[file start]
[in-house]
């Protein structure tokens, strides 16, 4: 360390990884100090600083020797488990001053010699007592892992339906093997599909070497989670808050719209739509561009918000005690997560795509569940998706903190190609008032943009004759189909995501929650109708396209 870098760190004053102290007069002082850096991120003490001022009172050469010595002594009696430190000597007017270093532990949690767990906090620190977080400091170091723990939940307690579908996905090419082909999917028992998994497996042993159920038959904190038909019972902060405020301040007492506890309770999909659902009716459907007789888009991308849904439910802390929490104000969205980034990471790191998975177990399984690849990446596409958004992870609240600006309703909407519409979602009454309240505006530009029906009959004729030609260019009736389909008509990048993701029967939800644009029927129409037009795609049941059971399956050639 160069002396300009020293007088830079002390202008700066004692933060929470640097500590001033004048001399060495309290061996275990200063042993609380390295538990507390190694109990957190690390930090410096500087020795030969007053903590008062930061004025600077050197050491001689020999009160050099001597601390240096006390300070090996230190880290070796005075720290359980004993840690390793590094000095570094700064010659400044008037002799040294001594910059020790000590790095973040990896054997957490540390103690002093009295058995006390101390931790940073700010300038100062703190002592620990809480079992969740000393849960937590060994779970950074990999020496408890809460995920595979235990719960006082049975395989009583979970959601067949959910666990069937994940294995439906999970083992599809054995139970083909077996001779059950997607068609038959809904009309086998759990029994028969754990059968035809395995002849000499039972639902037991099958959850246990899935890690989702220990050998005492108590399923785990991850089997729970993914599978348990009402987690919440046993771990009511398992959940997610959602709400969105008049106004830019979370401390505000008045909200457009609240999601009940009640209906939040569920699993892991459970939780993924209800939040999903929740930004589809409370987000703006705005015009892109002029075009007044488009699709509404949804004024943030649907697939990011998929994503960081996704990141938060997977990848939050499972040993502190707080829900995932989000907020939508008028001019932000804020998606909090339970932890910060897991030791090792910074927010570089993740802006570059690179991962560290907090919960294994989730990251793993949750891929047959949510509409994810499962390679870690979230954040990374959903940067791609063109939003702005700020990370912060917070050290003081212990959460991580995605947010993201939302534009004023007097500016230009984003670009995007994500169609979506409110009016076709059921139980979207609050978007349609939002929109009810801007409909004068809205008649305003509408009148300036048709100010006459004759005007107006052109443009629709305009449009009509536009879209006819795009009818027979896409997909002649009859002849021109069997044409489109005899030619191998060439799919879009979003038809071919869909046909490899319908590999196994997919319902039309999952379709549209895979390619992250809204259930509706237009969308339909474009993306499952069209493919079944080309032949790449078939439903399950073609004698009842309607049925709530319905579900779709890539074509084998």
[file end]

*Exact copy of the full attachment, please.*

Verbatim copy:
[in-house]
């Protein structure tokens, strides 16, 4: 360390990884100090600083020797488990001053010699007592892992339906093997599909070497989670808050719209739509561009918000005690997560795509569940998706903190190609008032943009004759189909995501929650109708396209 870098760190004053102290007069002082850096991120003490001022009172050469010595002594009696430190000597007017270093532990949690767990906090620190977080400091170091723990939940307690579908996905090419082909999917028992998994497996042993159920038959904190038909019972902060405020301040007492506890309770999909659902009716459907007789888009991308849904439910802390929490104000969205980034990471790191998975177990399984690849990446596409958004992870609240600006309703909407519409979602009454309240505006530009029906009959004729030609260019009736389909008509990048993701029967939800644009029927129409037009795609049941059971399956050639 160069002396300009020293007088830079002390202008700066004692933060929470640097500590001033004048001399060495309290061996275990200063042993609380390295538990507390190694109990957190690390930090410096500087020795030969007053903590008062930061004025600077050197050491001689020999009160050099001597601390240096006390300070090996230190880290070796005075720290359980004993840690390793590094000095570094700064010659400044008037002799040294001594910059020790000590790095973040990896054997957490540390103690002093009295058995006390101390931790940073700010300038100062703190002592620990809480079992969740000393849960937590060994779970950074990999020496408890809460995920595979235990719960006082049975395989009583979970959601067949959910666990069937994940294995439906999970083992599809054995139970083909077996001779059950997607068609038959809904009309086998759990029994028969754990059968035809395995002849000499039972639902037991099958959850246990899935890690989702220990050998005492108590399923785990991850089997729970993914599978348990009402987690919440046993771990009511398992959940997610959602709400969105008049106004830019979370401390505000008045909200457009609240999601009940009640209906939040569920699993892991459970939780993924209800939040999903929740930004589809409370987000703006705005015009892109002029075009007044488009699709509404949804004024943030649907697939990011998929994503960081996704990141938060997977990848939050499972040993502190707080829900995932989000907020939508008028001019932000804020998606909090339970932890910060897991030791090792910074927010570089993740802006570059690179991962560290907090919960294994989730990251793993949750891929047959949510509409994810499962390679870690979230954040990374959903940067791609063109939003702005700020990370912060917070050290003081212990959460991580995605947010993201939302534009004023007097500016230009984003670009995007994500169609979506409110009016076709059921139980979207609050978007349609939002929109009810801007409909004068809205008649305003509408009148300036048709100010006459004759005007107006052109443009629709305009449009009509536009879209006819795009009818027979896409997909002649009859002849021109069997044409489109005899030619191998060439799919879009979003038809071919869909046909490899319908590999196994997919319902039309999952379709549209895979390619992250809204259930509706237009969308339909474009993306499952069209493919079944080309032949790449078939439903399950073609004698009842309607049925709530319905579900779709890539074509084998």